- And the list can get never ending
Let’s learn about some of these applications in detail!
Electric Power Steering (EPS)
If you have ever driven a manual steering car, you would know how difficult it is to operate.
The manual steering system is responsible for converting the rotation of the steering wheel into a swiveling motion of the vehicle’s wheels. This system enables a driver to use relatively light forces to steer a vehicle.
However, when maneuvering a heavy vehicle, either the steering will be heavy or low geared. The driver is hence, required to turn the steering wheel from lock to lock several times in order to steer the vehicle.
An Electronic Power Steering (EPS) system puts an end to these issues by engaging a motor for steering control.
How Does Electric Power Steering Work?
In an EPS steering system, the steering assist is usually provided by a bidirectional brushless DC motor, electronic controller and sensors. The motor drives a gear that is connected to a steering column shaft.
Sensors in the steering column receive two primary inputs from the driver, i.e., the steering effort (torque) and the speed/position of the steering wheel. The measured speed, torque, position and vehicle speed, along with other inputs are processed by the electronic control module.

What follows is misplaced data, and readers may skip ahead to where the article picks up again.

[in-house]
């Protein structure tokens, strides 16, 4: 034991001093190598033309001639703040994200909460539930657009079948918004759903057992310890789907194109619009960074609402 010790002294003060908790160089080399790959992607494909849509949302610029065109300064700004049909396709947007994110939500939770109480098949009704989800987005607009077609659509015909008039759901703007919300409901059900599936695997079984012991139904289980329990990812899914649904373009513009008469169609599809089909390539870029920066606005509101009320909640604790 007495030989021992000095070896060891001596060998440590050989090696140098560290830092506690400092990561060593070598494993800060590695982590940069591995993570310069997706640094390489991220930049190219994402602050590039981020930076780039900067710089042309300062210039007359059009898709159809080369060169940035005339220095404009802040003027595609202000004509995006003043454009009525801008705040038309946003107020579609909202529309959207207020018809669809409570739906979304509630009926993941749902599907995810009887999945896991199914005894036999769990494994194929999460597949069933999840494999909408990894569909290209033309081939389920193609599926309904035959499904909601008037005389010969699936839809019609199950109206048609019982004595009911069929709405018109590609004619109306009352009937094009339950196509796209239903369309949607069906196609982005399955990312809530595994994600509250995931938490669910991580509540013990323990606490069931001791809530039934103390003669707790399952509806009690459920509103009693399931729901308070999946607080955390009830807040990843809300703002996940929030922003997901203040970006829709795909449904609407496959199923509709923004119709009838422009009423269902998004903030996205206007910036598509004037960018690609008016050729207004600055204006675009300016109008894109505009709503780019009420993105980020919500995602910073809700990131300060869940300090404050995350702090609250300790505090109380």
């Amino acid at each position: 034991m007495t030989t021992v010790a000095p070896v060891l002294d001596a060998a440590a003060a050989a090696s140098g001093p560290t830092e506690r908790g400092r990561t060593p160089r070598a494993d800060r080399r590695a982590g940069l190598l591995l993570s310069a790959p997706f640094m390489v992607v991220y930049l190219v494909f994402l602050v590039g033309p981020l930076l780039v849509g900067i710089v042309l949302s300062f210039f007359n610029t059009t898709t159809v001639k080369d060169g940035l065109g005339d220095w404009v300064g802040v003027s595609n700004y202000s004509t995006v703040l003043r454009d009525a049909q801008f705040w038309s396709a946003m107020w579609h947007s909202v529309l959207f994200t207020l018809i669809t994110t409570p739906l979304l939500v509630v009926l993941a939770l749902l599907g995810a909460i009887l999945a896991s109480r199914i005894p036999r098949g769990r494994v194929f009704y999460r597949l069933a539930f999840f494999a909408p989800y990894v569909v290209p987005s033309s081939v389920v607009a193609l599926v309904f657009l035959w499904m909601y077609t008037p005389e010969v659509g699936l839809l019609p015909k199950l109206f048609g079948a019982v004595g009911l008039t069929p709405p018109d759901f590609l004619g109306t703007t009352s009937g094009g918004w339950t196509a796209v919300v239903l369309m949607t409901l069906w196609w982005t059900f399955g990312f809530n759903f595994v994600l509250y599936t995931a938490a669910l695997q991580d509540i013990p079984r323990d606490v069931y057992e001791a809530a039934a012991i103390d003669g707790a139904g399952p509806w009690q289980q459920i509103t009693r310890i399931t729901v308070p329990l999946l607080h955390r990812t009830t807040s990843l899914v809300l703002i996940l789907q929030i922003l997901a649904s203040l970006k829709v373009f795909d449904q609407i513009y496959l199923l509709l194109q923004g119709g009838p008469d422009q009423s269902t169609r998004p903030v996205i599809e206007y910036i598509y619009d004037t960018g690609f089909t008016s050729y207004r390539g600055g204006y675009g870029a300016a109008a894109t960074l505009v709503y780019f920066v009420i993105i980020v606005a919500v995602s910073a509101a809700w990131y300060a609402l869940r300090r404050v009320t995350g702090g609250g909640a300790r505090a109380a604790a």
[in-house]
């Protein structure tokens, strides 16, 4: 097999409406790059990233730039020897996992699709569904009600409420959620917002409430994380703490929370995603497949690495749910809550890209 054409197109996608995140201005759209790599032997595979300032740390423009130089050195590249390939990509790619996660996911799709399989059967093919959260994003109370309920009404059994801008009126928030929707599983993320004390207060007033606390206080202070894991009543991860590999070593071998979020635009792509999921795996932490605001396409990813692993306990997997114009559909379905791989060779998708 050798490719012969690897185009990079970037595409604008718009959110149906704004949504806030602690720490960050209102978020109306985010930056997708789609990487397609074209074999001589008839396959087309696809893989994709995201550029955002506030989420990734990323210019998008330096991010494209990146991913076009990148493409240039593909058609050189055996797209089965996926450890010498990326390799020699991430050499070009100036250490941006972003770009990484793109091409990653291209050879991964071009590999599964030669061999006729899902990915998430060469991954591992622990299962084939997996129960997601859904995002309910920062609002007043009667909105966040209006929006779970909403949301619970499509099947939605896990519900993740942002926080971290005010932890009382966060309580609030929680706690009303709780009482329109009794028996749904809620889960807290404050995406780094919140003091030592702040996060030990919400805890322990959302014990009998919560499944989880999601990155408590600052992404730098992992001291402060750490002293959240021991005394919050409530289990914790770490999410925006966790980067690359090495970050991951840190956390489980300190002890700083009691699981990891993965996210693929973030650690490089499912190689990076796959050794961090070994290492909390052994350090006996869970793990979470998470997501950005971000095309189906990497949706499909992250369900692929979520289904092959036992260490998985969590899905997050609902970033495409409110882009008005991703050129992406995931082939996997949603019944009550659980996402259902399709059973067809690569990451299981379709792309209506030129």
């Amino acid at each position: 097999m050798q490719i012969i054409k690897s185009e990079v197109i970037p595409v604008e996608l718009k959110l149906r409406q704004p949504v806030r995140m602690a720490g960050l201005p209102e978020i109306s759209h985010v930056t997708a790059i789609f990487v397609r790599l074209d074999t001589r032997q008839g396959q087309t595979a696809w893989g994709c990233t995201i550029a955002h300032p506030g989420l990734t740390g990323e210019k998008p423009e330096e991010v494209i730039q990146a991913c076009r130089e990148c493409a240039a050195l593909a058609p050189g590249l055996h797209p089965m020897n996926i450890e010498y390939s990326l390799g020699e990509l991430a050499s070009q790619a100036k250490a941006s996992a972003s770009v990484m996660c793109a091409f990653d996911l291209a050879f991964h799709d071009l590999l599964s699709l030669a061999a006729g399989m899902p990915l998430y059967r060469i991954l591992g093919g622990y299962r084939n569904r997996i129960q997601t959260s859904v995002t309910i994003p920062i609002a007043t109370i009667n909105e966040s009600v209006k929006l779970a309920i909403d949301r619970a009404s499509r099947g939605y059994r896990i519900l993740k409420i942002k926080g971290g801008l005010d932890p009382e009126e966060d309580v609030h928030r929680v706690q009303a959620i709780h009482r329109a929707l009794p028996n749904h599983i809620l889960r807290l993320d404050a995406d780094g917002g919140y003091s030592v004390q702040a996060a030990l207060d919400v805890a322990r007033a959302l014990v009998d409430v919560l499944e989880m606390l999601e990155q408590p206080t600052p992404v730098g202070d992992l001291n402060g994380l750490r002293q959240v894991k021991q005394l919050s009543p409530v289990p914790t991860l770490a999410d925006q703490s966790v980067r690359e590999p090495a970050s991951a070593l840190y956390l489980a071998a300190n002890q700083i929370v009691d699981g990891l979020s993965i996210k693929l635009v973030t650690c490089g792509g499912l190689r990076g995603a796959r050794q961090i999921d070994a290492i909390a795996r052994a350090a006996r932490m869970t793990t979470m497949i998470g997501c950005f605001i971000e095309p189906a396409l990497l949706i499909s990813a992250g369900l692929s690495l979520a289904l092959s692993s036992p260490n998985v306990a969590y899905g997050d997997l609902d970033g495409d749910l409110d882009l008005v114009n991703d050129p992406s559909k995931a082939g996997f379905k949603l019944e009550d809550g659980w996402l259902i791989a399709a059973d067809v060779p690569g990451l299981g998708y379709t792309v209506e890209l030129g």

The processing of the controller is through a series of algorithms. The right amount of polarity and current is, hence, provided to the motor.
It should be noted that the engine speed and chassis control systems are other inputs that affect the steering assist.
What are the Advantages of Electric Power Steering?
- Electric Power Steering reduces cost by eliminating steering pumps, hoses, drive belts and hydraulic components from the engine.
- EPS is energy efficient as it uses lesser battery resources than manual steering.
- It is easy for OEMs to pack and tune the electric power steering when compared to a hydraulics system of power steering.